Broccoli sprouts, which are two to four-day-old broccoli seedlings, have a much greater concentration of glucoraphanin than mature broccoli, especially mature broccoli that has been cooked. On the other hand, broccoli sprouts contain about half the vitamin A and one-third the vitamin C of mature broccoli. Rather, it is its anti-cancer, anti-diabetes, and antioxidant-activity phytonutrients that broccoli sprouts are prized for. According to research done over 15 years ago at Johns Hopkins University, three-day-old broccoli sprouts contain as much as 50 times the amount of these phytonutrients than are contained in mature broccoli. Back in the 90s, the university formed a company called Brassica Protection Products and took out a patent on growing broccoli sprouts. Brassica CEO Tony Talalay points out that if people grow broccoli sprouts at home, they are technically “infringing (on our patent).” However, says Talalay, the company does not discourage homesprouters.

That is fortuitous because homesprouting has proved to be an easy and safe way to consume broccoli sprouts. Since 1996 up to the present time, and with the latest incident occurring last month, various salmonella and E. coli food poisoning outbreaks have been traced to raw sprouts. The FDA’s solution is for consumers to thoroughly cook the sprouts that they purchase. Of course, this kills most of the sprouts’ nutrients. The explanation for these outbreaks goes that they are likely contaminated during the seeding process by water runoff from animal production facilities, or manure fertilizer that has been poorly balanced, or unsanitary seed harvesting. As a result of these E. coli and salmonella outbreaks, non-organic sprouts are often rinsed with chlorine to kill bacteria. Luckily, it is quite easy (and inexpensive) to grow one’s own organic broccoli sprouts at home. Experienced homesprouters advise that seeds should be bought from vendors approved by the International Sprout Growers Association (ISGA).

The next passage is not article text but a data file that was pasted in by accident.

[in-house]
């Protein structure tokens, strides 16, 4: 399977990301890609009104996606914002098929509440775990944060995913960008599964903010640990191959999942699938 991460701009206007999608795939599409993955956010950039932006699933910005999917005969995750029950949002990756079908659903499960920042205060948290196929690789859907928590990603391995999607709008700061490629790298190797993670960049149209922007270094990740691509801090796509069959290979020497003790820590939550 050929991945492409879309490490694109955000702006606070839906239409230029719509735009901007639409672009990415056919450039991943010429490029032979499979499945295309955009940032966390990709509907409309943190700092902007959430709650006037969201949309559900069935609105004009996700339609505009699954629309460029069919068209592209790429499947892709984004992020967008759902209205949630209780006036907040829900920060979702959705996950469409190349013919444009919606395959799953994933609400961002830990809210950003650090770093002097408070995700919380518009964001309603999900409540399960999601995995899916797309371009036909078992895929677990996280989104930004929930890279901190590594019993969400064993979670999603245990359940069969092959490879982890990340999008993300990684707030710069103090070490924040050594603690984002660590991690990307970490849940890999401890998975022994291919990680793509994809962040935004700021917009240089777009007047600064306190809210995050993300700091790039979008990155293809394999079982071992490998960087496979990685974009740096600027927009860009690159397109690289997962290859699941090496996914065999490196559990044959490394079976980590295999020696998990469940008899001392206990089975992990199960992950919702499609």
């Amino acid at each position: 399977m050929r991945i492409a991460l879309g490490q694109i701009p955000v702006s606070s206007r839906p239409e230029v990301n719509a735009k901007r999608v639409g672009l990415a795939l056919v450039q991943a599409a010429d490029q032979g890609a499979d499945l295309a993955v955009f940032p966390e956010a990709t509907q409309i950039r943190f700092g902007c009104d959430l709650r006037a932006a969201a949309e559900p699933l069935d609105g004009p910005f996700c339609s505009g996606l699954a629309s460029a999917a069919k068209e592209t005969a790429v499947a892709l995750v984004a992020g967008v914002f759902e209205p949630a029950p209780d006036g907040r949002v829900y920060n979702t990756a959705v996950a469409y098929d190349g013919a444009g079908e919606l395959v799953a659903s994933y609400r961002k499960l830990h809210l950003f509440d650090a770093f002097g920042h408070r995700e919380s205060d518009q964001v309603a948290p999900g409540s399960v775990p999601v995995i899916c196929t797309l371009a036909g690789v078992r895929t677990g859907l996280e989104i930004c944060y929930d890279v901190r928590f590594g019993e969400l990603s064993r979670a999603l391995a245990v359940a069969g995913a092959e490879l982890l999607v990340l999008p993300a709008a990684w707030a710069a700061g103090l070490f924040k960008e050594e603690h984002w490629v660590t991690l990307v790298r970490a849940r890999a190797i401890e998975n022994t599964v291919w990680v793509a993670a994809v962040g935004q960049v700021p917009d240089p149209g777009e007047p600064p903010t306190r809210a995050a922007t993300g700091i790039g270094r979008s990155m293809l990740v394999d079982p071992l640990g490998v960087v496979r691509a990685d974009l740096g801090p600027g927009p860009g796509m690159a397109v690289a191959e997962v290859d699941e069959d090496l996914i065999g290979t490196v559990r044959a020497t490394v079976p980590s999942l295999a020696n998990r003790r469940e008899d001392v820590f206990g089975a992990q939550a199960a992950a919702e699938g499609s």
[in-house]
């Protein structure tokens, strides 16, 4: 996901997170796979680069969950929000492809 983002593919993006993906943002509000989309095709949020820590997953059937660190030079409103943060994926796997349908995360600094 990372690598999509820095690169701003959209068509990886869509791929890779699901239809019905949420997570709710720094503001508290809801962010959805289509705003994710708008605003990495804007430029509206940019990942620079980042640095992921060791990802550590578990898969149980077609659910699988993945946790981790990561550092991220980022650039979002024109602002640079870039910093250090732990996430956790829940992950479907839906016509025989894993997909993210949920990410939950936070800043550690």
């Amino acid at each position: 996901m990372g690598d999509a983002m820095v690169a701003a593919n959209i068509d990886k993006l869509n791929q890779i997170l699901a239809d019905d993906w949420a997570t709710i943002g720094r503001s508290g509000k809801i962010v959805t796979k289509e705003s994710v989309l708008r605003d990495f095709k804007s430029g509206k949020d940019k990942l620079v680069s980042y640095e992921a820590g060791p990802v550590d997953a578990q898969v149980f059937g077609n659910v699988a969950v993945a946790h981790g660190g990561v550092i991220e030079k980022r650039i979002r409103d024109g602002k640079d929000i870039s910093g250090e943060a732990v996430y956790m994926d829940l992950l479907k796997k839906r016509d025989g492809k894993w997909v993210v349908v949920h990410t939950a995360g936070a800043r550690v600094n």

There are a couple of caveats to the Hopkins’ study. The detoxification effect of the broccoli-sprout beverage is only known to extend to pollutants that have been recently encountered. Researchers are not sure if the beverage has any effect on the harmful chemicals that have been in the body a while such as DDT, dioxin, and pesticides that are stored in fat cells. Also, researchers do not yet know how many broccoli sprouts one must consume in order to achieve the most benefit. However, it is important to note that the increased excretion rates of benzene and acrolein did not taper off throughout the study. Kensler said that researchers initially thought the pathway might respond, but that sulfuraphane would wear out its welcome and “the body would tune out.” Kensler noted that only definitive trial will affirm whether rates of disease are decreased when this approach is taken for months or years. For now, Kensler is optimistic that the benefits of broccoli sprouts may extend beyond increasing the body’s ability to excrete benzene and acrolein: “Almost for certain we think that other toxins will be influenced in similar ways.”

By Donna Westlund

New Hampshire Public Radio
The New Republic